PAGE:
This is serious because it endangers the independence of the public service.

Above all things, we need a politically neutral public service.

It has been hard to recruit good candidates for top positions in some areas because the jobs are essentially unattractive for talented people.

The Official Information Act has fallen on hard times and the system needs to be more transparent and open than it is.

The whole system is deficient looking out for the problems of the future.

The three-year term of Parliament adversely affects the range of vision, despite the stewardship provisions that were added to the Act in 2013.

The biggest enemy of the future is the present.

The problems of the present and their resolution crowds out the prospects of preparing for the future.

Think Climate change.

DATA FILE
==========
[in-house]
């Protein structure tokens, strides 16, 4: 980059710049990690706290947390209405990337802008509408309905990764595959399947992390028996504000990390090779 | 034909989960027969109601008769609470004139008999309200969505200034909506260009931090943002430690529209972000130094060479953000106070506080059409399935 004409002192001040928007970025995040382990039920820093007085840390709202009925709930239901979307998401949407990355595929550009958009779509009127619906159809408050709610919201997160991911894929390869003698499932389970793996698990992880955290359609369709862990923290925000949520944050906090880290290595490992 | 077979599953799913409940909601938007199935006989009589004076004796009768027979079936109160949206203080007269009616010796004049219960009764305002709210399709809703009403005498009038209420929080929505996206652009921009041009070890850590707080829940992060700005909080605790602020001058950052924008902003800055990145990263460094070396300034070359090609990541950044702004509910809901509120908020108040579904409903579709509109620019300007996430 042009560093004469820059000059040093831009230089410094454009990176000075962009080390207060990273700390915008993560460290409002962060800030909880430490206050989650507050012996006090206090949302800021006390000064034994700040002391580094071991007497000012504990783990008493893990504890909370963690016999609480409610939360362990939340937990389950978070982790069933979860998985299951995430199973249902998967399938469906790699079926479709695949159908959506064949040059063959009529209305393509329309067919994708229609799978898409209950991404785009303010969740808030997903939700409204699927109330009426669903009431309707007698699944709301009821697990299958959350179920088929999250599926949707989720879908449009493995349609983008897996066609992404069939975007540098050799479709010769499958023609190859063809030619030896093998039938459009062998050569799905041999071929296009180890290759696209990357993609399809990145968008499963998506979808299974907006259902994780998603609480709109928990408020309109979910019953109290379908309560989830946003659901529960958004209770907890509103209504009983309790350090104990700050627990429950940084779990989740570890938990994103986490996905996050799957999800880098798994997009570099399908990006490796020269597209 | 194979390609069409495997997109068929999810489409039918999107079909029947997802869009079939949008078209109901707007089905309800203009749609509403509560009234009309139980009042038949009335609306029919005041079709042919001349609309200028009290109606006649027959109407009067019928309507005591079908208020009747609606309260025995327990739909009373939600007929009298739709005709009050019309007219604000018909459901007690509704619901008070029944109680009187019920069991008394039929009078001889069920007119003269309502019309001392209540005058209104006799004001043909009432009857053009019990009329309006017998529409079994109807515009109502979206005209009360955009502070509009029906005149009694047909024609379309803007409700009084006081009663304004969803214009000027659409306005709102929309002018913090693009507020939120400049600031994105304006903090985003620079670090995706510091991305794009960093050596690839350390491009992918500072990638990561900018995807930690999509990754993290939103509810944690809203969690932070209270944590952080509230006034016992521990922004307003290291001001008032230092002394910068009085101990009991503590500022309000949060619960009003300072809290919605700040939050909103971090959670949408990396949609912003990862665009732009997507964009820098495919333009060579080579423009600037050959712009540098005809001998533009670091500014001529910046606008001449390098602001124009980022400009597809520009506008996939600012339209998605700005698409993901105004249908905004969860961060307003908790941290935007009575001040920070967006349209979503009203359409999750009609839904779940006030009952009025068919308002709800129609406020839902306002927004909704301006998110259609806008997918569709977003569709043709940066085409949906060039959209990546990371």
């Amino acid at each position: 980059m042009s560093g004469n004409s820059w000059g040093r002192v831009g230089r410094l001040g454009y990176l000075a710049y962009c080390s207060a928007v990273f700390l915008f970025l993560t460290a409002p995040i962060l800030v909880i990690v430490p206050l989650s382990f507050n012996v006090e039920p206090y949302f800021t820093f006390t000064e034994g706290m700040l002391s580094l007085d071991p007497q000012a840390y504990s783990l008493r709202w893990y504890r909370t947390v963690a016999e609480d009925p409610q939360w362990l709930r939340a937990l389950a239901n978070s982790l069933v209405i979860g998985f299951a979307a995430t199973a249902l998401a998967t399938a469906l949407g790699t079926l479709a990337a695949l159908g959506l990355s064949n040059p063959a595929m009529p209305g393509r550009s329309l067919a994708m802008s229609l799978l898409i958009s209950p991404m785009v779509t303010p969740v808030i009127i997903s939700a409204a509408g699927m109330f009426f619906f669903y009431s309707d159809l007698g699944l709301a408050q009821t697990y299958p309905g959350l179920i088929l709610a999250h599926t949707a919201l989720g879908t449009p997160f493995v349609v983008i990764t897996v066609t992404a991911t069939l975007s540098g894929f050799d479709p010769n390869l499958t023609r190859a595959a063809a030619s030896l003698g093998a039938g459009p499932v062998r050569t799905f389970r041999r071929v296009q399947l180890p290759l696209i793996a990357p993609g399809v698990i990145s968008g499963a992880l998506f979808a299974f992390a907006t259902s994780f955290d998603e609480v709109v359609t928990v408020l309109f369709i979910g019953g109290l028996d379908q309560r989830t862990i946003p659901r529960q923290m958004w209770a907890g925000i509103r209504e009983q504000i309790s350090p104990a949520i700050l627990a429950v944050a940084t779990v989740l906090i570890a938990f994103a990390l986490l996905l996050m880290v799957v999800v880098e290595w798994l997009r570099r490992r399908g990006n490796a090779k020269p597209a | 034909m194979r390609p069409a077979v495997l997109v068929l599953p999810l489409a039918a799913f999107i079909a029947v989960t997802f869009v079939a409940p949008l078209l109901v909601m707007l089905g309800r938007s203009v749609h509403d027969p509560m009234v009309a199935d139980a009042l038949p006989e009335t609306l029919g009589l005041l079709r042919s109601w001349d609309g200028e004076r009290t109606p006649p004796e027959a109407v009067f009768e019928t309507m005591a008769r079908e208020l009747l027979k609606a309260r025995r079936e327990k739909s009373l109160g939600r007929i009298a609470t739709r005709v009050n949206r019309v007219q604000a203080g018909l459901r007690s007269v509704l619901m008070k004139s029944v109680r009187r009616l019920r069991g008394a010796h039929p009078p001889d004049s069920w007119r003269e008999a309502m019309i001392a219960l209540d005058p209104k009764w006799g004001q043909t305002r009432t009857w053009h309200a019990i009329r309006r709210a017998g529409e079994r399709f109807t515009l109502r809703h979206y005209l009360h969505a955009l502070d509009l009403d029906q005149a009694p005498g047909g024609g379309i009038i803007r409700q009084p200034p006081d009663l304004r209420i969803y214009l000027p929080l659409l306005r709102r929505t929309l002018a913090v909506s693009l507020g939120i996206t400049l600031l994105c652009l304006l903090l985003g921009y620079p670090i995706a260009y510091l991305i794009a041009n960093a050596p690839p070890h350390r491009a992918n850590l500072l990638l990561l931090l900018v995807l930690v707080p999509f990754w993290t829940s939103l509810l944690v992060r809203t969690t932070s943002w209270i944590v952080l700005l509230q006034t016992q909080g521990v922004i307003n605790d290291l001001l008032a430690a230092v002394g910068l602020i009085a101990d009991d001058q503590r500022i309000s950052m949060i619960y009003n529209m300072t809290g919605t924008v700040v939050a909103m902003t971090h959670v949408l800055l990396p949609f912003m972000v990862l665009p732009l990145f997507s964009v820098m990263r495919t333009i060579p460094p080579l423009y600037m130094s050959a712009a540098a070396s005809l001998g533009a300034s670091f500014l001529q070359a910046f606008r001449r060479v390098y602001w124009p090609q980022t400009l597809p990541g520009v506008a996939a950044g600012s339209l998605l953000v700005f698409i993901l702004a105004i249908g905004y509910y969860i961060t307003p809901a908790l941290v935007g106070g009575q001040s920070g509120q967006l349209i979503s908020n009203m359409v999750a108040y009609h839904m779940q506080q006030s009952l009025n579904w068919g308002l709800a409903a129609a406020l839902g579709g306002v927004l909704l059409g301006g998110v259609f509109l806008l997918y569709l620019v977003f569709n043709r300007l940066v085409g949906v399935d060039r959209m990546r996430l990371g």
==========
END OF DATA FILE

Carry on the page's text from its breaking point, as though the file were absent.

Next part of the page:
For many of the reasons outlined here I have been advocating a written codified Constitution for New Zealand along with Dr Andrew Butler.

We thought the New Zealand public service needs constitutional protection.

Here is what we have now provided for in the new draft we are preparing having had hundreds of submissions.

59 The public service and state sector

(1) The public service is a career-based service driven by a culture of excellence and efficiency, where appointment and promotion is on professional merit.

(2) The first duty of the public service is to act in accordance with this Constitution and the law.

(3) The public service must demonstrate that it is imbued with a spirit of service to the community and open democratic government.

(4) The public service is politically neutral and impartial and serves loyally the Government of the day.

(5) The public service provides Ministers with free and frank advice.